Impedance of free space
The impedance of free space, Z0, is a physical constant relating the magnitudes of the electric and magnetic fields of electromagnetic radiation travelling through free space. That is, Z0 = |E|/|H|, where |E| is the electric field strength and |H| magnetic field strength. It has an exact irrational value, given approximately as 376.73031... ohms.
The impedance of free space (more correctly, the wave-impedance of a plane wave in free space) equals the product of the vacuum permeability or magnetic constant μ0 and the speed of light in vacuum c0. Since the numerical values of the magnetic constant and of the speed of light are fixed by the definitions of the ampere and the metre respectively, the exact value of the impedance of free space is likewise fixed by definition and is not subject to experimental error.
The analogous quantity for a plane wave travelling through a dielectric medium is called the intrinsic impedance of the medium, and designated η (eta). Hence Z0 is sometimes referred to as the intrinsic impedance of free space, and given the symbol η0. It has numerous other synonyms, including:
Relation to other constants
The reciprocal of is sometimes referred to as the admittance of free space, and represented by the symbol .
Since 1948, the SI unit ampere has been defined by choosing the numerical value of μ0 to be exactly 4π×10−7 H/m. Similarly, since 1983 the SI metre has been defined by choosing the value of c0 to be 299 792 458 m/s. Consequently
It is very common in textbooks and learned papers written before about 1990 to substitute the approximate value for . This is equivalent to taking the speed of light to be 3×108 m/s. For example, Cheng 1989 states that the radiation resistance of a Hertzian dipole is
- [not exact]
This practice may be recognized from the resulting discrepancy in the units of the given formula. Consideration of the units, or more formally dimensional analysis, may be used to restore the formula to a more exact form—in this case to
- Electric constant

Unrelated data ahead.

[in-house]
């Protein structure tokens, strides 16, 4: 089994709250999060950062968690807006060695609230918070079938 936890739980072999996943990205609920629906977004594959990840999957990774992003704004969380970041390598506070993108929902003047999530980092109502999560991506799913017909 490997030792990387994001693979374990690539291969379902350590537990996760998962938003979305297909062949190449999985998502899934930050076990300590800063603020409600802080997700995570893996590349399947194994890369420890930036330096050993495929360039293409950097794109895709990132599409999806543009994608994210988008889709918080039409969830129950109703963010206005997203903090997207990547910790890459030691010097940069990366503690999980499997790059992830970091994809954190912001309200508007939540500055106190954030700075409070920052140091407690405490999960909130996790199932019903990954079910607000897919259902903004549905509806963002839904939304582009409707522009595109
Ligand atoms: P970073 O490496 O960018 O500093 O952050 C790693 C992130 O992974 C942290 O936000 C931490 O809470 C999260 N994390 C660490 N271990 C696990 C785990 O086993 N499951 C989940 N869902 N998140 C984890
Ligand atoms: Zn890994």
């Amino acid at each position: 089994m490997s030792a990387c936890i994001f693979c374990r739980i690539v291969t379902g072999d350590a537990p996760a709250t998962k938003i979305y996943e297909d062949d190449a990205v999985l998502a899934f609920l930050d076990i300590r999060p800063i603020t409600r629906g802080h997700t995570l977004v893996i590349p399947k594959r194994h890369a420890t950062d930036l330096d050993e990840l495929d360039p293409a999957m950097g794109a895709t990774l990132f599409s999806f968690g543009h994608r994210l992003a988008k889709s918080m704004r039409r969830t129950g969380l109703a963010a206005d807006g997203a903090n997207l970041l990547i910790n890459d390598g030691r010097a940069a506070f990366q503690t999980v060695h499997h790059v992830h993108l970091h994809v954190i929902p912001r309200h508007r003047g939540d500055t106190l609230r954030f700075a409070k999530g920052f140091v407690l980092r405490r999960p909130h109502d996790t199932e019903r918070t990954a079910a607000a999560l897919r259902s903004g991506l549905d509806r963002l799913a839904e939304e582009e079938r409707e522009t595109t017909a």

- New SI definitions
- Electromagnetic wave equation
- Magnetic constant
- Mathematical descriptions of the electromagnetic field
- Maxwell's equations
- Near and far field
- Planck impedance
- SI units
- Sinusoidal plane-wave solutions of the electromagnetic wave equation
- Speed of light
- Wave impedance
References and notes
- "Characteristic impedance of vacuum, Z0". The NIST reference on constants, units, and uncertainty: Fundamental physical constants. NIST. Retrieved 2011-11-28.
- Haslett, Christopher J. (2008). Essentials of radio wave propagation. The Cambridge wireless essentials series. Cambridge University Press. p. 29. ISBN 978-0-521-87565-3.
- David K Cheng (1989). Field and wave electromagnetics (Second Edition ed.). New York: Addison-Wesley. ISBN 0-201-12819-5.
- Guran, Ardéshir; Mittra, Raj; Moser, Philip J. (1996). Electromagnetic wave interactions. Series on stability, vibration, and control of systems. World Scientific. p. 41. ISBN 978-981-02-2629-9.
- Clemmow, P. C. (1973). An introduction to electromagnetic theory. University Press. p. 183. ISBN 978-0-521-09815-1.
- Kraus, John Daniel (1984). Electromagnetics. McGraw-Hill series in electrical engineering. McGraw-Hill. p. 396. ISBN 978-0-07-035423-4.
- Cardarelli, François (2003). Encyclopaedia of scientific units, weights, and measures: their SI equivalences and origins. Springer. p. 49. ISBN 978-1-85233-682-0.
- Ishii, Thomas Koryu (1995). Handbook of Microwave Technology: Applications. Academic Press. p. 315. ISBN 978-0-12-374697-9.
- With ISO 31-5, NIST and the BIPM have adopted the notation c0 for the speed of light in free space.
- "Current practice is to use c0 to denote the speed of light in vacuum according to ISO 31. In the original Recommendation of 1983, the symbol c was used for this purpose." Quote from NIST Special Publication 330, Appendix 2, p. 45